US Treasury yields arrested their descent yesterday after the 10-year benchmark hit 3.66%, rising a few basis points. At the short end of the curve, yield pulled back slightly higher as well, perhaps lifted at the margin by a strong JOLTS survey for November and the ISM Manufacturing survey showing a stronger employment sub-index. The price action was little affected by the FOMC minutes release, which saw the Fed continuing its pushback against market expectations for easing as soon as year-end. Tomorrow’s US data, including the December jobs report and ISM Services Index, offer the next test for the treasury market.
What is going on?
France’s inflation is cooling down BUT…
Inflation is cooling down in several eurozone countries. France is the last example. In December, the EU-harmonized CPI rose 6.7 % year-over-year versus expected 7.3 %. On a monthly basis, inflation decreased 0.1 % versus expected +0.4 %. This is positive, of course. But it will likely not be sufficient for monetary policy to shift out of tightening mode just yet. There is a high risk that inflation will increase again in Spring/Summer this year due to higher energy prices. This could be fueled by a deficit in the oil market due to OPEC+ cuts and EU ban on Russian oil and difficulties filling gas inventories for next year in the EU. Therefore, it is too early to believe the peak in inflation is effectively behind us in the eurozone.
The FOMC minutes sent out mixed messages
FOMC participants worried that the downshift from a 75bp hike to a 50-hike would be interpreted by the market as the signal of a pivot and warned that “an unwarranted easing in financial conditions, especially if driven by a misperception by the public of the committee’s reaction function, would complicate the committee’s effort to restore price stability”. Nonetheless, the minutes showed that “many” participants argued for balancing two risks: the risk “insufficiently restrictive monetary policy could cause inflation to remain above the Committee’s target for longer than anticipated” and the other risk of “the lagged cumulative effect of policy tightening could end up being more restrictive than is necessary to bring down inflation to 2 percent and lead to an unnecessary reduction in economic activity”. That points to a data-dependent risk management approach going forward. Separately, Minneapolis Fed President Kashkari said in an article that he saw rate hikes “at least at the next few meetings”, leading to a terminal rate of 5.25-5.50%.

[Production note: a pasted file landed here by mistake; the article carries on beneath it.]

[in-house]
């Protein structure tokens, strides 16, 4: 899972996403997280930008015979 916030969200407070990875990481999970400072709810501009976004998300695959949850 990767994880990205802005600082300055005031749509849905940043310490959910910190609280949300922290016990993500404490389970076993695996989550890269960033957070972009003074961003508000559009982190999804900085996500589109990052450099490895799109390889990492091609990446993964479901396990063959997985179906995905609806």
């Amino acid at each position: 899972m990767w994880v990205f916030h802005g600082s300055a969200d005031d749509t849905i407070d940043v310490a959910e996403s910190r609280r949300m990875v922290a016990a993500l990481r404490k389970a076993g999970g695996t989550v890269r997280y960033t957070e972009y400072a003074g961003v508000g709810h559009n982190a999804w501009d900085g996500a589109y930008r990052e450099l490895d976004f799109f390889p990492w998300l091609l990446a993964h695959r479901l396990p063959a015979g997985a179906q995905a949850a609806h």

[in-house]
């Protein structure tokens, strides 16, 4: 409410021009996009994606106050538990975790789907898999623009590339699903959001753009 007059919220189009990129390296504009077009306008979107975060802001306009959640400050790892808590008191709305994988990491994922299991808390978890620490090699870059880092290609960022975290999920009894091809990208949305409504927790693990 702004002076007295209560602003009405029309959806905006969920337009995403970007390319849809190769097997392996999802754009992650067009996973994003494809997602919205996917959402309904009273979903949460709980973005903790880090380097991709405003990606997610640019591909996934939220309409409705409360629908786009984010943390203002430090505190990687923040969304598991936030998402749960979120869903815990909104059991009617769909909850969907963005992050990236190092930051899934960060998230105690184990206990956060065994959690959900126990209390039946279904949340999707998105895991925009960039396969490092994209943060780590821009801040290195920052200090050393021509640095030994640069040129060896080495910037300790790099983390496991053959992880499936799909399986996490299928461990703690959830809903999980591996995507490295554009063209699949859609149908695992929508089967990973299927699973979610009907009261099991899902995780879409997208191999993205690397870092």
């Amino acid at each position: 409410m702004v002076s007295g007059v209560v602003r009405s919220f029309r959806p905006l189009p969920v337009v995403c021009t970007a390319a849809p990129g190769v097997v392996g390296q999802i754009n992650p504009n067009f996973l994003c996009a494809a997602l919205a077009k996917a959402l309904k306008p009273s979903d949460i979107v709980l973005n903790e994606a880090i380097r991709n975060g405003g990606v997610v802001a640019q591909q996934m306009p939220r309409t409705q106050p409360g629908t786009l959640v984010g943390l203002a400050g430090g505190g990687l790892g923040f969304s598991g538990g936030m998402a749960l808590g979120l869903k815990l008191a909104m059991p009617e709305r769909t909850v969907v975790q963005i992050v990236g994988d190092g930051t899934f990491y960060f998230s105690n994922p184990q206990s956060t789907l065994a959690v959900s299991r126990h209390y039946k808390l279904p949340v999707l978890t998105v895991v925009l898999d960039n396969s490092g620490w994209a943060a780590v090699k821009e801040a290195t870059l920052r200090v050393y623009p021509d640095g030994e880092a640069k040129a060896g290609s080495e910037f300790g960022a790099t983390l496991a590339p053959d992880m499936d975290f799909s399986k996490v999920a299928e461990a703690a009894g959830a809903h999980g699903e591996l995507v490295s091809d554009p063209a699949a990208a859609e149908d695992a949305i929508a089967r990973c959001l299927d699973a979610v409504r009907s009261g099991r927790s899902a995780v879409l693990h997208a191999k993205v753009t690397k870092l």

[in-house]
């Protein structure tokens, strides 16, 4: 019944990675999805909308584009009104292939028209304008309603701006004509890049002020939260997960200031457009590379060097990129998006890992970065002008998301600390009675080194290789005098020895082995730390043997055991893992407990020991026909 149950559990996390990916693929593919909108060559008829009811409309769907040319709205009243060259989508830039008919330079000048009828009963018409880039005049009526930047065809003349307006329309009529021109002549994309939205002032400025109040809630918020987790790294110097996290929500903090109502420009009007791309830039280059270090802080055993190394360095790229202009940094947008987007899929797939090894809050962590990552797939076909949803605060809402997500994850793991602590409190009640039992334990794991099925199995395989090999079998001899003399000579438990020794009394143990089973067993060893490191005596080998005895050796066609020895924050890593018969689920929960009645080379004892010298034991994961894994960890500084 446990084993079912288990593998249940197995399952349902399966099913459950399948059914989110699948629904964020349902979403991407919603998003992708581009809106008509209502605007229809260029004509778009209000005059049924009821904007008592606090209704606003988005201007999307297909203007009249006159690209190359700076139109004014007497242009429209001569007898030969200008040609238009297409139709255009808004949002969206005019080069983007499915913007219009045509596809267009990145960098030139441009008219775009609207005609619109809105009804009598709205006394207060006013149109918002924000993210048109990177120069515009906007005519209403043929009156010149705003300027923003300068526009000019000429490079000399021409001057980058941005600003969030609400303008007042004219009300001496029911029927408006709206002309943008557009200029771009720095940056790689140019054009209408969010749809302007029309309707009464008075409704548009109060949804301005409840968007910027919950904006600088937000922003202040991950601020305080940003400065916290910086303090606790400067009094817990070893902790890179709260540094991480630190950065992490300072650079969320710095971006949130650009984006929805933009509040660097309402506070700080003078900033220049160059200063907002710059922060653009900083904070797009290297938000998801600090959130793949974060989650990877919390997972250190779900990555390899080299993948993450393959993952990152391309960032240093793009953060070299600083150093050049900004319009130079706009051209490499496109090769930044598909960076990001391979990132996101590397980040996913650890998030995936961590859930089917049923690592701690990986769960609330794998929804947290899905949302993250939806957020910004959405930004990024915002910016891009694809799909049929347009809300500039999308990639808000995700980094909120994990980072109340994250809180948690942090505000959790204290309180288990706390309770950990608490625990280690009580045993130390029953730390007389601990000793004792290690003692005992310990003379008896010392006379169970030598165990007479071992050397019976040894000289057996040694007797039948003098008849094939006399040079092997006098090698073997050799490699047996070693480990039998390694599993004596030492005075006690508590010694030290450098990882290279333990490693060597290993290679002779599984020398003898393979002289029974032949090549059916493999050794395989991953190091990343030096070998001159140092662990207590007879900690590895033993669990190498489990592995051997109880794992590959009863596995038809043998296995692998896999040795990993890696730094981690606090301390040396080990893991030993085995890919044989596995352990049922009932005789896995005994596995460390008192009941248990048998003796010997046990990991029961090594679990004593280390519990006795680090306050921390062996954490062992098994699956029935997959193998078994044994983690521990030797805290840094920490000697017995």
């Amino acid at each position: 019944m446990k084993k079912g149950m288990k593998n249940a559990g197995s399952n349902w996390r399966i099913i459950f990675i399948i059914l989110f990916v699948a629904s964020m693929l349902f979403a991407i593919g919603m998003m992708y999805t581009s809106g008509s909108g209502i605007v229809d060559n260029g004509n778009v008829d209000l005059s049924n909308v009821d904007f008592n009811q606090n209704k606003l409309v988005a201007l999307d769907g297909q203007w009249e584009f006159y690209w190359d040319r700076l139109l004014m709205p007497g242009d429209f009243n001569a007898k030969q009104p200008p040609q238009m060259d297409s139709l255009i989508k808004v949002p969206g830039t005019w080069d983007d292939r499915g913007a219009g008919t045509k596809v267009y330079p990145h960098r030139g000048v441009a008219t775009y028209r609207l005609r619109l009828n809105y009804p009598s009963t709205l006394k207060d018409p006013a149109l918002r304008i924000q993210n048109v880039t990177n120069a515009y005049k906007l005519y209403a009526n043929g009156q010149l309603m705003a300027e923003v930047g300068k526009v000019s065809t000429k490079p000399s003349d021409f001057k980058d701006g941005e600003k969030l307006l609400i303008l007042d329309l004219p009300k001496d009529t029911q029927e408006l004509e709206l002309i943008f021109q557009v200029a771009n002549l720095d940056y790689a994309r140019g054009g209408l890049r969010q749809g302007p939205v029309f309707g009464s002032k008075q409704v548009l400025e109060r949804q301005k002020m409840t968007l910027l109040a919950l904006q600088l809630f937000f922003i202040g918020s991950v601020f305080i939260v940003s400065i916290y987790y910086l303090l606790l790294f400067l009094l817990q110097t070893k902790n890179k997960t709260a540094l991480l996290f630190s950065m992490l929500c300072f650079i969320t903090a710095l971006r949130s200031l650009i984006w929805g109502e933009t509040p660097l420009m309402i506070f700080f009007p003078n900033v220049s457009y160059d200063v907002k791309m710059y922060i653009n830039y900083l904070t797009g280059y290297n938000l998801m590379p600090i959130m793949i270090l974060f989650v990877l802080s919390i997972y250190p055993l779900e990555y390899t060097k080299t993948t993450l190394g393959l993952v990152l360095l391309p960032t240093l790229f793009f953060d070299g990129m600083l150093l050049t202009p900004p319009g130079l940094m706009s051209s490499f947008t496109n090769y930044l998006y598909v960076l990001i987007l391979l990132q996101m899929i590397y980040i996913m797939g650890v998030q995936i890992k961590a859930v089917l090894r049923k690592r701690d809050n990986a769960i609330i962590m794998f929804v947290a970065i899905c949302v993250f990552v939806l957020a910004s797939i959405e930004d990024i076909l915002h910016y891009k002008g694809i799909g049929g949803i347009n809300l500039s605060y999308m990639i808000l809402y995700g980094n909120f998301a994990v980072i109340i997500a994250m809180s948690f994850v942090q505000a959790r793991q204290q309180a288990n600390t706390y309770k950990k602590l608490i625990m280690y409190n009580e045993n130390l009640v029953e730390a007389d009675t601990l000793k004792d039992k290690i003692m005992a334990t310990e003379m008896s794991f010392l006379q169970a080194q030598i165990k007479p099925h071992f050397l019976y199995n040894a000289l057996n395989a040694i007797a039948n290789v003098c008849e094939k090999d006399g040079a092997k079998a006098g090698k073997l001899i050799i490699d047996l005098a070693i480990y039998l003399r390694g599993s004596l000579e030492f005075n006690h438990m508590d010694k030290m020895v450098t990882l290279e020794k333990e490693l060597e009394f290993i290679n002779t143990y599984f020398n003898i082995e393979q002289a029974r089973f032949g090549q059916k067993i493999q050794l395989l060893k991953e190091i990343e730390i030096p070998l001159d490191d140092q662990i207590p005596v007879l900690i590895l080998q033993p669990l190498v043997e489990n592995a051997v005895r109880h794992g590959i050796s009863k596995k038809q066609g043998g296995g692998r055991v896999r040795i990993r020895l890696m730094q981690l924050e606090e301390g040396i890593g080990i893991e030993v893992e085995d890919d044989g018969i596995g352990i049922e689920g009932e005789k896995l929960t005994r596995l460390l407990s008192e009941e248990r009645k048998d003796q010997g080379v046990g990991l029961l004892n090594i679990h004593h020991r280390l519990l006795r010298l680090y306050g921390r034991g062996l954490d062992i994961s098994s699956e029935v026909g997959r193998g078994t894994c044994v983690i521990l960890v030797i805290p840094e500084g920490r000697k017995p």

UK Mortgage Approvals plunged in November
A clear sign that higher interest rates are impacting the UK housing market, approvals plunged to 46.1k in November, a stunning drop from 59k in October and for wider perspective, a sign of very weak activity relative to the average of well over 60k approvals per month in the years before the pandemic outbreak.
Amazon to lay off over 18k employees
This was more than previously expected as the company over-expanded its warehouse and logistics infrastructure after the wild increase in demand from pandemic-era stimulus. Shares rose some 1.7% after hours yesterday.
US House of Representatives still has no speaker
The narrow Republican majority in the House after the mid-term elections last November means that nearly all Republicans must agree on a candidate, with a small cabal of Trumpist-leaning Republicans continuing to block the candidacy of Keven McCarthy, who failed three more votes yesterday in his effort to become the next Speaker of the House. This issue could gain considerable importance for the debt ceiling issue in the US if a more confrontational figure acceptable to the GOP extremists is eventually found.
What are we watching next?
US data today and tomorrow
Today we will get the latest weekly US jobless claims number as this data series has yet to show material weakening in the US labour market, market bets of Fed cuts by year-end notwithstanding. The December ADP Private Payrolls data is also up today, with that data series showing a rather persistent decline in payrolls growth since Q2 of last year. It is expected at +150k after +127k in November. Tomorrow’s calendar is important as the Fed has clearly expressed the most uncertainty on the inflationary pressures from the employment-intensive services side of the economy. This could make the market sensitive to strong surprises in the Nonfarm payrolls change number (expected around +200k, with considerable recent attention on the divergence in this survey relative to the far weaker household survey used to calculate the overall unemployment rate) and average hourly earnings. Ninety minutes after the jobs data, we’ll have a look at the December ISM Services survey after November saw a surprising improvement in the survey to 56.5 after the cycle low of 54.4 in October.
Earnings to watch
The earnings calendar is light in the first week of the new year, but in a couple of weeks the first Q4 earnings releases will begin to be released. The Q4 earnings season will continue its focus on margin pressures related to input costs on employees and raw materials including energy. Today’s earnings focus is Walgreens Boots Alliance (WBA) and Conagra Brands, with WBA expected to -3% revenue growth y/y for the quarter that ended on 30 November adding to the series of quarters with negative revenue growth. Conagra Brands is expected to deliver 7% revenue growth y/y for the quarter that ended on 30 November as the manufacturer of packaged foods is able to pass on inflation to its customers.
- Today: Walgreens Boots Alliance, Conagra Brands, Lamb Weston, Constellation Brands, RPM International
- Friday: Naturgy Energy
Economic calendar highlights for today (times GMT)
- 0900 – Poland Dec. Flash CPI
- 0930 – UK Final Dec. Services PMI
- 1000 – Eurozone Nov. PPI
- 1000 – Italy Dec. CPI
- 1230 – US Dec. Challenger Job Cuts
- 1230 – US Fed’s Harker (2023 FOMC voter) to speak
- 1315 – US Dec. ADP Private Payrolls change
- 1330 – Canada Nov. International Merchandise Trade
- 1330 – US Nov. Trade Balance
- 1330 – US Weekly Initial Jobless Claims
- 1400 – Poland National Bank Governor Glapinski press conference
- 1530 – EIA Natural Gas Storage Change
- 1600 – EIA Weekly Crude and Fuel Stock Report
- 1830 – US Fed’s Bullard (non-voter) to speak
- 2330 – Japan Nov. Labor Cash Earnings